FBI cited for poor freedom of information work
By MICHAEL J. SNIFFEN
The FBI tells two out of every three Freedom of Information Actfailure rate requesters that it can't find the records they asked for — a five times higher than other major federal agencies, a private study has found.
The FBI's performance results from an outdated and deliberately limited search process, according to the National Security Archive, a private group that publishes declassified government documents and files many FOIA requests.
The Archive awarded the FBI its Rosemary Award for the worst Freedom of Information Act performance by a federal agency. The award is named for former President Richard M. Nixon's secretary Rose Mary Woods, known for re-enacting her claim to have accidentally erased 18 1/2 minutes of a White House tape recording when she stretched to answer a phone. It's given annually around Sunshine Week, when journalism organizations promote open government and freedom of information.
"The FBI knowingly uses a search process that doesn't find relevant records," Archive director Tom Blanton said Thursday. "Not only does this woeful performance lead to unnecessary litigation, but the bureau apparently uses the same searches in its criminal investigations as well."
The Archive said FBI records show that over the past four years the bureau told 66 percent of requesters — 37,342 out of 56,530 requests — that it found no responsive records. The 33 large federal agencies which receive the bulk of all FOIA requests responded that way only 13 percent of the time on average, the archive calculated.
In 2008, only 89 requesters, 0.5 percent of the year's total, got everything they asked for from the FBI; 2,276, 13 percent, got part of what they sought.
David Hardy, chief of the FBI's FOIA section, has said the bureau checks FOIA requests against the names on an electronic index of its files.
The electronic index contains names of individuals, organizations, companies, publications, activities and counterintelligence programs. It includes the main name for each file and other names in the file — or cross-references — that case agents think might be useful in the future, but not all names in every file. The electronic index for searching only goes back to 1980s; earlier records have to be searched by hand on paper.
The FBI checks the main names on the index, Hardy has said. It does not check cross-reference names unless specifically asked to, and does not check the entire file. It won't look at paper or field office records unless specifically asked to.
Blanton said modern information systems use electronic search tools that scan the entire text of a document. "The FBI process, in contrast, is designed to send FOIA requesters away frustrated, and no doubt has the same effect on the FBI's own agents."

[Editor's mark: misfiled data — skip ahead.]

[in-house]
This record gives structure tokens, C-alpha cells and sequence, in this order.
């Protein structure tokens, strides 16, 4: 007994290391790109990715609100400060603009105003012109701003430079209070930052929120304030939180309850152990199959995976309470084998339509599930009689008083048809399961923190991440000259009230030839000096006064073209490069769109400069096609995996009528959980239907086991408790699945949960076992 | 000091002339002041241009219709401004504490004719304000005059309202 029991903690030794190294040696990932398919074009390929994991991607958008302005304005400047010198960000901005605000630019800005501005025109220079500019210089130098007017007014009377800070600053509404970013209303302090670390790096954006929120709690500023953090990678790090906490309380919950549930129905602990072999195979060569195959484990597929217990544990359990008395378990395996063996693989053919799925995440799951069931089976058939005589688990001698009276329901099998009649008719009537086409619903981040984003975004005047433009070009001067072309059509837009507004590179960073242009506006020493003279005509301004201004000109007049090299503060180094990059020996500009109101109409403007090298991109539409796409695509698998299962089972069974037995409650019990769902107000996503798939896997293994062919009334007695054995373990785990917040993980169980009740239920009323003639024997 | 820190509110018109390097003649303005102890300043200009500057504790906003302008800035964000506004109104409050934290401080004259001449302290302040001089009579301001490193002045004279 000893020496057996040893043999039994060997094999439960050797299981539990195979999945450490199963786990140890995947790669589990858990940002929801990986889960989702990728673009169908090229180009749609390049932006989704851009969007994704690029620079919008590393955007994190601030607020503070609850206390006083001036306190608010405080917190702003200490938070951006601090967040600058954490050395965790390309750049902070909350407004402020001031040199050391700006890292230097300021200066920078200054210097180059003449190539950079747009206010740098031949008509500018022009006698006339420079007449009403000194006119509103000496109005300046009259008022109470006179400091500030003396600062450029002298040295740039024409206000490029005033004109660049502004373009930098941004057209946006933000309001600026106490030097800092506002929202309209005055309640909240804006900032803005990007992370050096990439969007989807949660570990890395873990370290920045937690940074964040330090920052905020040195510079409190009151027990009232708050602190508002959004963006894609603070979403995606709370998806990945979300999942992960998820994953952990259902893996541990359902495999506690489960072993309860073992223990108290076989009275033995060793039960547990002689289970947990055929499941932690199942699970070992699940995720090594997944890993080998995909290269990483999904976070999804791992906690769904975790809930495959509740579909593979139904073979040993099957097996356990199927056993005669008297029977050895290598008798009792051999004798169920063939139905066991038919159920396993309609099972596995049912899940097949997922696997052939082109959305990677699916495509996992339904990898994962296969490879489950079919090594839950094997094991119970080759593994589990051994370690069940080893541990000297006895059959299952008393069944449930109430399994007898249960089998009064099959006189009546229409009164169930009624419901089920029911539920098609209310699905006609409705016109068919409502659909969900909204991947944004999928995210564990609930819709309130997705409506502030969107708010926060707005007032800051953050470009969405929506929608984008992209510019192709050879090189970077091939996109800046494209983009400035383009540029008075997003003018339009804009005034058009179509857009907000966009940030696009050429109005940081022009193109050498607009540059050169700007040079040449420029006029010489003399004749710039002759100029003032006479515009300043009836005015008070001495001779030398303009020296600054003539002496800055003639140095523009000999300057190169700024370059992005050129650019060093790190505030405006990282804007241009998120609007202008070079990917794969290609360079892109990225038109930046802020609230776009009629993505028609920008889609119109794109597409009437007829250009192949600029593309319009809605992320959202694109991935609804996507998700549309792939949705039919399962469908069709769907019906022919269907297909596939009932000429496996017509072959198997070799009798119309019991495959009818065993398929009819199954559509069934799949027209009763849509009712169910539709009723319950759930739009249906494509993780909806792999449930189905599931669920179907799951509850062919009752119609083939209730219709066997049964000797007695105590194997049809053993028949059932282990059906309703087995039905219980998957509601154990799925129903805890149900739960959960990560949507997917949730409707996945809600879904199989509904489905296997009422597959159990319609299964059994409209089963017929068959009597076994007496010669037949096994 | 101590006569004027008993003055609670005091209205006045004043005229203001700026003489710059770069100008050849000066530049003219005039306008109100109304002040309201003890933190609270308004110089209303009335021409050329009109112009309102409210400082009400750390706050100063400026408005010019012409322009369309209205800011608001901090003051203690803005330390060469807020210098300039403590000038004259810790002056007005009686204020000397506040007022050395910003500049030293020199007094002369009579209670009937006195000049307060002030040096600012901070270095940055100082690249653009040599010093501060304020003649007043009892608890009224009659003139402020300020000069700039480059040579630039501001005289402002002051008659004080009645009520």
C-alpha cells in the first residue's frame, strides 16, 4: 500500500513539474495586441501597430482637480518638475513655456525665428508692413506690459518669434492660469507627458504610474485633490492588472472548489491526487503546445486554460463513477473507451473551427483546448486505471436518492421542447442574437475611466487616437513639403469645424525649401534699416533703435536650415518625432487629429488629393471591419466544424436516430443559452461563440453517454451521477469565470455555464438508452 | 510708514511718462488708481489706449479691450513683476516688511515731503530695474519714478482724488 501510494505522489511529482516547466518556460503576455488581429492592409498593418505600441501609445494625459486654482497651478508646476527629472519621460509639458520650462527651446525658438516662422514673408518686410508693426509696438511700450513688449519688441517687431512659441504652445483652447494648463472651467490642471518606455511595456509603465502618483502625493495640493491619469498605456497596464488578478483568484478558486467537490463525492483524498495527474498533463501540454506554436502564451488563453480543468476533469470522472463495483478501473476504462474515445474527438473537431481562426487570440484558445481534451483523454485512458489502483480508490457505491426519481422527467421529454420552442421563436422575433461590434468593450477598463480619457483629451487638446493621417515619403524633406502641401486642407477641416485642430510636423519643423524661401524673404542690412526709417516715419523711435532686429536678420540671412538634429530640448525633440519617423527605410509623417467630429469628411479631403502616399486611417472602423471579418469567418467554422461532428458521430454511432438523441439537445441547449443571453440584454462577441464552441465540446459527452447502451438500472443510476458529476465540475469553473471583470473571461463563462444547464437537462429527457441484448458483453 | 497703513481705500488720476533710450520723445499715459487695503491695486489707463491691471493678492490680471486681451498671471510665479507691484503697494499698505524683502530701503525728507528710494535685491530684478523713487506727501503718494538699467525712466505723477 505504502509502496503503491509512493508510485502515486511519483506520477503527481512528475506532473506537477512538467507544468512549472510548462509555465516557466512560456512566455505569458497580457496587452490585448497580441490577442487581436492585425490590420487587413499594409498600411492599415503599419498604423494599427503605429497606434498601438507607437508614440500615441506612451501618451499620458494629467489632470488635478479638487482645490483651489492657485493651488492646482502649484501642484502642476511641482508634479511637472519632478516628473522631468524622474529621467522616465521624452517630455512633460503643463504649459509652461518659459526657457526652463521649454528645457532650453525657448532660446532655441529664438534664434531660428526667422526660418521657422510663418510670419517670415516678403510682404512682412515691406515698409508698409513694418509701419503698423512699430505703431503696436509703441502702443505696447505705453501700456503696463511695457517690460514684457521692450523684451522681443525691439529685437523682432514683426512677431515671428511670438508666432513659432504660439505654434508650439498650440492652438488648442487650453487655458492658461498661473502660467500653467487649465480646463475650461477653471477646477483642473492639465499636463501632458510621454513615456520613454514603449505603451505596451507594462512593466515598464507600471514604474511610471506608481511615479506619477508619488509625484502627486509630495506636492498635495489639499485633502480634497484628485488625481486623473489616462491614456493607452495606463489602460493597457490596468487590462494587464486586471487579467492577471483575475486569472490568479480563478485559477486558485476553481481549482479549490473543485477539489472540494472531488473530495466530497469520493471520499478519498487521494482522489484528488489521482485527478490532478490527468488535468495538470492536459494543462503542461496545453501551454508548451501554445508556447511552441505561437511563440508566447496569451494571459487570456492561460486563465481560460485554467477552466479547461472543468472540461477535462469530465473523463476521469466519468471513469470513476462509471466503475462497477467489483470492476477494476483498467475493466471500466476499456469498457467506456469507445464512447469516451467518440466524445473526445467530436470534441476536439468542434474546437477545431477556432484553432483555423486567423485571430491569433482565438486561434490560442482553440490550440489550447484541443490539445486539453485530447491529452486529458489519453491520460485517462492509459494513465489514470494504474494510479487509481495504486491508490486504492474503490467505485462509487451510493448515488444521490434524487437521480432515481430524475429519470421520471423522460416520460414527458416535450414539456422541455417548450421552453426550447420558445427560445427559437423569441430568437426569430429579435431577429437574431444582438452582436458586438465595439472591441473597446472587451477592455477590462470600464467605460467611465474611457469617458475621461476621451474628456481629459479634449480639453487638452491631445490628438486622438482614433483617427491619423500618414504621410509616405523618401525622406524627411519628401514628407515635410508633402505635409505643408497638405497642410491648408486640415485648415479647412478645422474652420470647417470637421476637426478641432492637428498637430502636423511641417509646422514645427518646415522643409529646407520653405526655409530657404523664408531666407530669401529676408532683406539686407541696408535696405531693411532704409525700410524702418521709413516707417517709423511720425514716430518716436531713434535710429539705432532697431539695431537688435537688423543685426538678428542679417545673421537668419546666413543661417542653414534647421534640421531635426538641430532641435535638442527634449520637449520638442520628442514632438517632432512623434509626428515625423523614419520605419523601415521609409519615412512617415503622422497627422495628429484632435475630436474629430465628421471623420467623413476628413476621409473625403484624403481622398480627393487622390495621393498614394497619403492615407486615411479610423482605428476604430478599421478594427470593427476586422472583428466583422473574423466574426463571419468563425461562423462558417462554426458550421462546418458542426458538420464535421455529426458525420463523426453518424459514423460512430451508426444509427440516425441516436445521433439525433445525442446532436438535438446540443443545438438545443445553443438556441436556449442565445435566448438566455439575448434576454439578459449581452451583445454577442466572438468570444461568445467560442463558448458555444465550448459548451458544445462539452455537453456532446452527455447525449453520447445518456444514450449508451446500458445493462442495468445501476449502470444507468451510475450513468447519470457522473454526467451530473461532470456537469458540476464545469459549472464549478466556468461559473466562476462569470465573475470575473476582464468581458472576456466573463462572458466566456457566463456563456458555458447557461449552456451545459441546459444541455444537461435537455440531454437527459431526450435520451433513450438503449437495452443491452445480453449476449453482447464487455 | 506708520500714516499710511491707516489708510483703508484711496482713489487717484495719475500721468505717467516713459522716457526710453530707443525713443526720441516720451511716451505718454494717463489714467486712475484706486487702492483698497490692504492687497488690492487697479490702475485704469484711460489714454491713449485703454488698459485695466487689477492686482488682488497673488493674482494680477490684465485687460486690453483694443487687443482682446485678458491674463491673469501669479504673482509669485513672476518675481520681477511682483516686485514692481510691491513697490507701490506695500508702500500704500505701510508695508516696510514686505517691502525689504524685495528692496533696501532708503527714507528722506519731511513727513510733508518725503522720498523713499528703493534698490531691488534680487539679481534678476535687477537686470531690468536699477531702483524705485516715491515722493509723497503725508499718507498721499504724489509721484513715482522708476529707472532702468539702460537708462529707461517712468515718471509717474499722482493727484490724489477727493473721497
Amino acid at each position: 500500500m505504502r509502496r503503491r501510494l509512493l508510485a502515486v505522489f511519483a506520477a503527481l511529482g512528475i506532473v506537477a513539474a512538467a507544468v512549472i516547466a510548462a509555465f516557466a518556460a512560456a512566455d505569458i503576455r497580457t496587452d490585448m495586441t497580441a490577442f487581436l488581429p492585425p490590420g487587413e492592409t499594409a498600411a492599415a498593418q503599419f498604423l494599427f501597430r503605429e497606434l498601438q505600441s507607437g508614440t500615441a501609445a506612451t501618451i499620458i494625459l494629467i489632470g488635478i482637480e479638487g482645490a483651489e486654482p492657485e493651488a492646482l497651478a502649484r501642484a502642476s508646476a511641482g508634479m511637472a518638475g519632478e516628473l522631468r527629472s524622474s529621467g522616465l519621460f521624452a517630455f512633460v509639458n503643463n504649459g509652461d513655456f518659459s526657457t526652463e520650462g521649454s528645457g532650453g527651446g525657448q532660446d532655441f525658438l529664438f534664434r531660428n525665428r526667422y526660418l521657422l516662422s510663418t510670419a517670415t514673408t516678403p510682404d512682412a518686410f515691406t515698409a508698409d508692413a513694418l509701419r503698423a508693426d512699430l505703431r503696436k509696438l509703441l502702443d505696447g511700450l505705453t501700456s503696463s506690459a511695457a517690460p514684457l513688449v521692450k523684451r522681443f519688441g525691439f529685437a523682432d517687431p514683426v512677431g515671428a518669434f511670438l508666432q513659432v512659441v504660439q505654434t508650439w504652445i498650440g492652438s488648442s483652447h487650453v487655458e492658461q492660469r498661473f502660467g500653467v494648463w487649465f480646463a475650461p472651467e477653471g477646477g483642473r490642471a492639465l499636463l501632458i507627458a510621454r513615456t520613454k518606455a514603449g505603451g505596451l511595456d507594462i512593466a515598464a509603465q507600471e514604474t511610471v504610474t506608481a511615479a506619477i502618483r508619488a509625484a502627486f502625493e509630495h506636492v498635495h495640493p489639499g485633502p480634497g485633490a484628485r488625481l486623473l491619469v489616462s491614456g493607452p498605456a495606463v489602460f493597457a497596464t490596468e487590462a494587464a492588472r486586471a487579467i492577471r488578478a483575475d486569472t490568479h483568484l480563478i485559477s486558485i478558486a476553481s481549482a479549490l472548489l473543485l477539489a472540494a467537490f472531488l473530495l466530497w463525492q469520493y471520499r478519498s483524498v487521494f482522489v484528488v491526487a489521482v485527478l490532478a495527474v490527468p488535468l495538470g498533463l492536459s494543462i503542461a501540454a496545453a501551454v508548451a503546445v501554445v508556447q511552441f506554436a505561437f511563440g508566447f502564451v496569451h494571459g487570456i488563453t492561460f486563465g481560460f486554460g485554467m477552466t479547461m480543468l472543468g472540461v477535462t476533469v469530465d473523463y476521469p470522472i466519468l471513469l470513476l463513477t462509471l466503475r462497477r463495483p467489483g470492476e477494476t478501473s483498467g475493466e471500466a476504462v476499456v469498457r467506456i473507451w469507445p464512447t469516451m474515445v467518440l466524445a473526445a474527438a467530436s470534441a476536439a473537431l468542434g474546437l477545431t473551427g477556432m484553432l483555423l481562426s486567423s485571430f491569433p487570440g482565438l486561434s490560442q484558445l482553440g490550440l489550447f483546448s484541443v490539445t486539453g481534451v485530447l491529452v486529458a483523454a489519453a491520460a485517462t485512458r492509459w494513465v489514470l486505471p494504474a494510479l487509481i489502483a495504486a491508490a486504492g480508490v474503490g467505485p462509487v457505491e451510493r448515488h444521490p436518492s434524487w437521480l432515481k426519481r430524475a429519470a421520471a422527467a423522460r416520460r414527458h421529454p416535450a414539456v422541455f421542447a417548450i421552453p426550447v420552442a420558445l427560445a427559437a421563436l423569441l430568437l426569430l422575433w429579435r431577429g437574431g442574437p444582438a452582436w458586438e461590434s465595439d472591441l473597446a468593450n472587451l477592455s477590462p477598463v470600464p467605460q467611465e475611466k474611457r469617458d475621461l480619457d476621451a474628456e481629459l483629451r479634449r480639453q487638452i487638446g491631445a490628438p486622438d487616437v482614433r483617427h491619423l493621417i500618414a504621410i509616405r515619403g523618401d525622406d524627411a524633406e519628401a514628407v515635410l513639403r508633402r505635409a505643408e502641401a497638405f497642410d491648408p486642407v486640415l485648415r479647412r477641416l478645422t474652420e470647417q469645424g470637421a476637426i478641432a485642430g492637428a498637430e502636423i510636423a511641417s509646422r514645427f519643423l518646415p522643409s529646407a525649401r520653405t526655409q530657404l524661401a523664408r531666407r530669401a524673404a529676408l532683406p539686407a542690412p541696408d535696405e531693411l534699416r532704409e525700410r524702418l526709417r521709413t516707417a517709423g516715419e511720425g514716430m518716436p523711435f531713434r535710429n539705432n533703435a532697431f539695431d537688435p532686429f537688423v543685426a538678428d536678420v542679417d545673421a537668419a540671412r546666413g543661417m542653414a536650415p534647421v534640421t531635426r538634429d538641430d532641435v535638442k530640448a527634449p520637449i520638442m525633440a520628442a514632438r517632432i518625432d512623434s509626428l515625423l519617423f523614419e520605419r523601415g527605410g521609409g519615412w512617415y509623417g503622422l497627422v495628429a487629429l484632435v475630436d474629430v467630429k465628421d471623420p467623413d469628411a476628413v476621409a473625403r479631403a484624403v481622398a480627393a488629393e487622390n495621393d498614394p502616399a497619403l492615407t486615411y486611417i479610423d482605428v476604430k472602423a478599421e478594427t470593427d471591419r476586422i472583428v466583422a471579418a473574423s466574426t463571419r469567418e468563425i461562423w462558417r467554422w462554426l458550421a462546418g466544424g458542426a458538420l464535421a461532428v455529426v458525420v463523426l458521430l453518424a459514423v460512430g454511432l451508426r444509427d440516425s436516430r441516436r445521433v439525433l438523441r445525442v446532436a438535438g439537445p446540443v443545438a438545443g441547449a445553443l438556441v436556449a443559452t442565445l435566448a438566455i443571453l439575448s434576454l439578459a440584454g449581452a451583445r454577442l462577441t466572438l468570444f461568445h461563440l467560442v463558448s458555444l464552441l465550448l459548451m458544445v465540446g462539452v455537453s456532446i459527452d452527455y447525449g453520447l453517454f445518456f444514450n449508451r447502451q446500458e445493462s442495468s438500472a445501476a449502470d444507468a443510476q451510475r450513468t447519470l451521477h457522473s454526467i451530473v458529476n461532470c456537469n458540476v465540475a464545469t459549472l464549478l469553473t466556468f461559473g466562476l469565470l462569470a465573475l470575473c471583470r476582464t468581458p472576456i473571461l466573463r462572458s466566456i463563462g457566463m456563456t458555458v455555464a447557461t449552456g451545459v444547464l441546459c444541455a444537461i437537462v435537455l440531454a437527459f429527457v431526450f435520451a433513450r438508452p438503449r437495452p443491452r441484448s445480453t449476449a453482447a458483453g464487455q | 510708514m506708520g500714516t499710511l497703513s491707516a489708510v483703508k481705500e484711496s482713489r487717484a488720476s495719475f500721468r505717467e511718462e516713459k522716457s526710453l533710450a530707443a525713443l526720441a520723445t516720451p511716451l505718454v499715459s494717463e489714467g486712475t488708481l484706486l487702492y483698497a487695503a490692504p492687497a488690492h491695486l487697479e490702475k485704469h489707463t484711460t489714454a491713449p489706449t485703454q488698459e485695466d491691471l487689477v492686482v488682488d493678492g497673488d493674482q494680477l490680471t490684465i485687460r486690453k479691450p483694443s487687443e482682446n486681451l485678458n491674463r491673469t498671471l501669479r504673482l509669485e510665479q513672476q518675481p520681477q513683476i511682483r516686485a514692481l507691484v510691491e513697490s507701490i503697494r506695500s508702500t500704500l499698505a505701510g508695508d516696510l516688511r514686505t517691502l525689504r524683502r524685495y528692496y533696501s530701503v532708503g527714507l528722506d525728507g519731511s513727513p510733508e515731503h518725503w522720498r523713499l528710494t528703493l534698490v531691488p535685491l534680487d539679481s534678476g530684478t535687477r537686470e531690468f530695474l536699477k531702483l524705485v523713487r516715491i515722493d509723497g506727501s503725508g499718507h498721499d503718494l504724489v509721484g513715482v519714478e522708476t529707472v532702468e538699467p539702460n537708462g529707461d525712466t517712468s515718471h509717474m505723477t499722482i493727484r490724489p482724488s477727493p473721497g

Hardy told The Associated Press on Thursday the indexing system is designed to support bureau investigations.
"The names our agents pick to put in the index mean something to our investigators," Hardy said. "We're not building a library. If you have something of meaning to the FBI, it's going to be there."
But Blanton responded: "No FBI agent is omniscient. They can't always know what names would be important to another field office or make or break an investigation in the future."
Two men who turned out to be Sept. 11, 2001, terrorist hijackers lived in San Diego and associated with an FBI informant before the attack, but if the agent only indexed the informant's name, they wouldn't find the two hijackers, Blanton said.
FBI spokesman Richard Kolko said "the reason for the huge number of no-records responses is that it's become a cult phenomenon to ask the FBI for records on yourself, and most people don't have FBI records."
But FBI searches frustrate other requesters. Salt Lake City lawyer Jesse Trentadue wanted to know whether bureau documents showed a link between his brother's death in custody and the 1995 bombing of the Oklahoma City federal building.
Trentadue asked for a Jan. 4, 1996, message from FBI Director Louis Freeh's office to the Oklahoma City and Omaha, Neb., offices that discussed the federal building bombers (the FBI's OKBOMB case). His request supplied the correct date for the memo, the names of the sender and two recipients and a newspaper story with direct quotes from it, but the FBI told him no records matched his request.
Trentadue later found the very memo he wanted had been released to another FOIA requester, so he sued the FBI for a better search. Hardy told the court the FBI had used the search term "OKBOMB" to try to find the January 1996 message; bureau officials couldn't say why that search failed to produce the Freeh message, in which the first listed subject was "OKBOMB."
Hardy told AP the law requires reasonable, not exhaustive, searches. "If we were to try to chase down every name with a full text search, the entire Russian army couldn't finish the work in a timely manner," Hardy said. "We think our system is reasonable."
Hardy said the FBI now has the shortest pending times for FOIA requests in its history, no backlogged requests older than three years and fewer than 1 percent older than two. But Blanton said the FBI's average response times of 109 days for an expedited request and 374 days for a complex request are still among the highest in government.
Blanton said the FBI has avoided processing requests by demanding privacy act waivers from any living individual referenced. He said the bureau stopped a student journalism project on the murder of Wall Street Journal reporter Daniel Pearl in Pakistan by requesting a privacy waiver from al-Qaida leader Khalid Sheikh Mohammed, a U.S. prisoner in Guantanamo Bay, Cuba.
"We are supposed to use common sense and waive that rule," Hardy said. "But we correct our errors. We're processing the Pearl documents now."
On the Net:
Archive study: http://www.gwu.edu/nsarchiv/news/20090313/